Temporary birth control methods that Dr. Alshalabi prescribes include:
Oral contraceptives use hormones to stop ovulation, the part of your menstrual cycle that releases mature eggs from the ovaries that are ready for fertilization. Some contraceptives contain a combination of estrogen and progestin while others are progestin-only pills. Some forms of oral contraceptives cause you to have a monthly period while extended cycle pills decrease the frequency of your periods from monthly to every three months, six months, or fewer.
Diaphragms are specially fitted devices created to prevent sperm from reaching an egg by covering the cervix, the opening to the uterus. IUDs thicken the mucus in the cervix and prevent sperm from reaching the uterus. They also kill sperm and prevent the uterine lining from growing thick enough to sustain an embryo.
The NuvaRing releases a combination of estrogen and progestin to prevent ovulation. It’s inserted vaginally and remains in place for three weeks, when you remove it so you can have a normal period. The skin patch also uses combination hormones delivered via a patch that’s removed and replaced weekly.
Permanent birth control measures take away the inconvenience of remembering a daily medication or other issues associated with temporary birth control, such as returning to the doctor every few months for an injection. However, it’s imperative that you’re sure about not having children because you will not be able to become pregnant afterward.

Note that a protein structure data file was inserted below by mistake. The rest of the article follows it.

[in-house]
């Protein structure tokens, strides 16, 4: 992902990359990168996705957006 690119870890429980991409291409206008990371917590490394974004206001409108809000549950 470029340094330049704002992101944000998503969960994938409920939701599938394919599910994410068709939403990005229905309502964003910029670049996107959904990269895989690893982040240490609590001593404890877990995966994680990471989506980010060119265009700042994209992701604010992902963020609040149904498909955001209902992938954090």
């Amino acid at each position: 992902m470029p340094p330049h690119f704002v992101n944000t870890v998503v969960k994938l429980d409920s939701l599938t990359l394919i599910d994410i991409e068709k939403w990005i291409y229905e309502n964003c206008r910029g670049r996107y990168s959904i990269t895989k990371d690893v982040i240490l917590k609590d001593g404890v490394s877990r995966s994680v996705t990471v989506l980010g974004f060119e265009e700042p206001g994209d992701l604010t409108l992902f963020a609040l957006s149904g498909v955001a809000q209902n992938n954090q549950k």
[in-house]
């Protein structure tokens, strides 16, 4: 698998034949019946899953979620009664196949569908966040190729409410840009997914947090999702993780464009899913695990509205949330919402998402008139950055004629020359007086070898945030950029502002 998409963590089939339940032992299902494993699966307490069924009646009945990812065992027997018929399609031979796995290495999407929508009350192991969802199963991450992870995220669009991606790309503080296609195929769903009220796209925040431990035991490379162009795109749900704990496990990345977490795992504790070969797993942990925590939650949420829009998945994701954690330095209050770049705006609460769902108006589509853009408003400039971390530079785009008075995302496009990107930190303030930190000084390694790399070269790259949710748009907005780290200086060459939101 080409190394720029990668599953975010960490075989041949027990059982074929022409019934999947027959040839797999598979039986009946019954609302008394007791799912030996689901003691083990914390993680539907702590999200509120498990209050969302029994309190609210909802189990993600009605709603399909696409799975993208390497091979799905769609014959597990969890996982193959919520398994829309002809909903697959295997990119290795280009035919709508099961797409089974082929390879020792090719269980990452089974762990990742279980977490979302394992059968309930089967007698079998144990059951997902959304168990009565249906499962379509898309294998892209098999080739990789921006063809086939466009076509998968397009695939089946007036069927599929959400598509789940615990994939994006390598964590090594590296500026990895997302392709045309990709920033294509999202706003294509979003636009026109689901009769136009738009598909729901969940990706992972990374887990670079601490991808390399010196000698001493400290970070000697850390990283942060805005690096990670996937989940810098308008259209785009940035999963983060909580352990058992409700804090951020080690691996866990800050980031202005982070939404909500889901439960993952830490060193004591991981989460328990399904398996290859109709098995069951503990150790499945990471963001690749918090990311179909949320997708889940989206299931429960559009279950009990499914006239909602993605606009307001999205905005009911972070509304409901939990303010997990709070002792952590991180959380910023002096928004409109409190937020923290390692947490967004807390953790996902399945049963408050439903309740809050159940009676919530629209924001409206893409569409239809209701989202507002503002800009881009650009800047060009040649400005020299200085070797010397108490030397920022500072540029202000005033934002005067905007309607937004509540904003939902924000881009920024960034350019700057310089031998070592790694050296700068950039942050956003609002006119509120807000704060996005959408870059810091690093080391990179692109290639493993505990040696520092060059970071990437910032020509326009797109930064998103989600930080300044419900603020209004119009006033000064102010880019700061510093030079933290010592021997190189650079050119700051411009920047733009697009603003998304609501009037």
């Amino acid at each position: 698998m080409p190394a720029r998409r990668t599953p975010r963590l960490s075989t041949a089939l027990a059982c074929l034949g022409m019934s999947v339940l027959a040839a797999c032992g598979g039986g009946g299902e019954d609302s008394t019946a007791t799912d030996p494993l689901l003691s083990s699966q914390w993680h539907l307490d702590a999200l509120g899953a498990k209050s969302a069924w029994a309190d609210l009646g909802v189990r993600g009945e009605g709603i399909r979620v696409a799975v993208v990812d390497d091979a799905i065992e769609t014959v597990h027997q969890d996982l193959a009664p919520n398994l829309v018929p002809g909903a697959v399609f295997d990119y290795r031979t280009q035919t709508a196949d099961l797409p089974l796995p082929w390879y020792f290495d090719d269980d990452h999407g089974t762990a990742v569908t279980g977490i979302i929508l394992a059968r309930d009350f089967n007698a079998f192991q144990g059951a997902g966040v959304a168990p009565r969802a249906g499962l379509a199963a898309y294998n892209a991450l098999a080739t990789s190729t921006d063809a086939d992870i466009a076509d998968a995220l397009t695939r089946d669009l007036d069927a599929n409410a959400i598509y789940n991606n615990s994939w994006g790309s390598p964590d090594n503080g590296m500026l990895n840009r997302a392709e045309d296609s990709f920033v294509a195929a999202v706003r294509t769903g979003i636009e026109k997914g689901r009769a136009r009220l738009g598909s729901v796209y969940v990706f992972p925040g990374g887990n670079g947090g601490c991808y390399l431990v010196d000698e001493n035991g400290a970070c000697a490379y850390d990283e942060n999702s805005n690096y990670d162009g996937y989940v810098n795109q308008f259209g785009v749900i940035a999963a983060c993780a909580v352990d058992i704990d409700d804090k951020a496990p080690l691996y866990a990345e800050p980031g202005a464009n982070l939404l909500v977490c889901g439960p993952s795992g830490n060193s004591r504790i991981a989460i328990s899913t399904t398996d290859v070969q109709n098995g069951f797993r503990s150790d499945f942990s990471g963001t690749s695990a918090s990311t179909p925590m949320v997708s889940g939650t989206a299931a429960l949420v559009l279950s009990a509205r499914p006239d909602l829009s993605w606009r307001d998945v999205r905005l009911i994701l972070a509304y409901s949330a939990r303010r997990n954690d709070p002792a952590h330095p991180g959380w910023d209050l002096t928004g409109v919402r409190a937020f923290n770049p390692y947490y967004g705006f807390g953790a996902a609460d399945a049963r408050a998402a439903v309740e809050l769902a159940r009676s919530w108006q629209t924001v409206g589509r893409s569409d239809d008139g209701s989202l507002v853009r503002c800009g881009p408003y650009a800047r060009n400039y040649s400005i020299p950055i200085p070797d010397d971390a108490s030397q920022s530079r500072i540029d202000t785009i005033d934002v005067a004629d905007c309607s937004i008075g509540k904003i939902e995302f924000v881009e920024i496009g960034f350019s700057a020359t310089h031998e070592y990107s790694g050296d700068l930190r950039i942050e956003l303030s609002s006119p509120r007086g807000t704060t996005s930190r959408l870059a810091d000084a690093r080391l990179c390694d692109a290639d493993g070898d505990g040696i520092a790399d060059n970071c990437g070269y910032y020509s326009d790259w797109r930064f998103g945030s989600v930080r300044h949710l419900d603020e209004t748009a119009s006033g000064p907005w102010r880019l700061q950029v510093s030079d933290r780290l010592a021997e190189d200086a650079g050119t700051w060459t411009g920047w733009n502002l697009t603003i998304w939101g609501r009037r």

Permanent birth control methods include:
Tubal ligation: During a surgical tubal ligation, the fallopian tubes are cut or tied to prevent eggs from traveling into the uterus for fertilization. This procedure can be performed right after you’ve delivered your last child or at any time you decide you do not want any or more children.
Essure: This is a nonsurgical “tubal ligation” that blocks the fallopian tubes. During this procedure, soft, flexible inserts are placed in each fallopian tube via the vagina, through the uterus, and into the fallopian tubes, eliminating the need for surgery. The insert remains in place and causes your body to build a tissue barrier around this “foreign body.” The tissue barrier blocks your fallopian tubes within about three months and prevents mature eggs from being fertilized.
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